There is a significant relationship between her method of respecting (there are many respects) and the behaviour of the “thing” that held her back. The thing that was/is respected is framed by the coach as a “pink elephant” (i.e. it has been framed disrespectfully).
2. “I am the queen of [procrastination].” The use of queen here is significant. She isn’t a princess, a knight, peasant or serf, she is THE queen. Basically, she might not do very very much, but she is very important. She changes the tense of being the queen now to the past tense, but I don’t believe her. This is just her being nice and maintaining congruency with the original question. This is her….being respectful!
So what we have here is a brilliant demonstration of how she procrastinates. But I feel this might require a little bit of explanation as to my reasoning. So, please bear with me.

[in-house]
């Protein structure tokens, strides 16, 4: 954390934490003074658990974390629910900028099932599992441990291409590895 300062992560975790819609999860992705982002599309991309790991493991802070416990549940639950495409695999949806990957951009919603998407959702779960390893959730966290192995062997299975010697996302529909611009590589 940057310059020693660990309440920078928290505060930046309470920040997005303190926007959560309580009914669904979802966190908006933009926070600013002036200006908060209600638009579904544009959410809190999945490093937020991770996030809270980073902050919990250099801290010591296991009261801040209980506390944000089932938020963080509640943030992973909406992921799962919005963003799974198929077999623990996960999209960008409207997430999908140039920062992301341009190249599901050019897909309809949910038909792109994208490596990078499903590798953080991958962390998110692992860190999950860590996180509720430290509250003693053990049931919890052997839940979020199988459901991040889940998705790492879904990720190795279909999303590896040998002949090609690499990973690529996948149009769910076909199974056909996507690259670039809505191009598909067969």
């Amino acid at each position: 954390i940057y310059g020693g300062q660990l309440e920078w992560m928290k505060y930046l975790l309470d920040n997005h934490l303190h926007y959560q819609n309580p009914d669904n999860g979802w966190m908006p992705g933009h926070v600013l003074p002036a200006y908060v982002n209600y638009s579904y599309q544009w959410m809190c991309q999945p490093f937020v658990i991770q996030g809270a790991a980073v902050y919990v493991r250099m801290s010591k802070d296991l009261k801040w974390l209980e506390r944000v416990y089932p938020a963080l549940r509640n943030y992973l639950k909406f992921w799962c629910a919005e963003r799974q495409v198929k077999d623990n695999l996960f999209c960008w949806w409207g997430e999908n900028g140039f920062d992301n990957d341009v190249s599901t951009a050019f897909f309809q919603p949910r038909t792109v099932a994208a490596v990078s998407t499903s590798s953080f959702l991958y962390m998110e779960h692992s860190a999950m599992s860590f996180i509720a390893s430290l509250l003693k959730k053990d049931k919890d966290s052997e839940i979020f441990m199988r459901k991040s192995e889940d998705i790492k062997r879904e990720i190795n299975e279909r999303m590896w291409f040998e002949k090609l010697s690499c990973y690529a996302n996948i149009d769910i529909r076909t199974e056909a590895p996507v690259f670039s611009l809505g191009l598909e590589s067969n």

One aspect of procrastination is that procrastinators lie to themselves and make decisions that aren’t really all that decisive. So they say, “I’ll do it tomorrow” which they won’t of course but at the moment they say it, they actually believe that lie. Why do they do this? Well, because it isn’t a nice thing to call someone, anyone, not even yourself, a liar. In many situations it is nicer, better socially and more polite to go along with the lie. This is what nice people do.
If the coach had asked me the question about the pink elephant, I’d have launched into an explanation of why that is such a stupid question and I’d have refused to answer it. This is why I’m seen as a difficult dinner guest and am regarded at parties as the mildly autistic weirdo who is best avoided.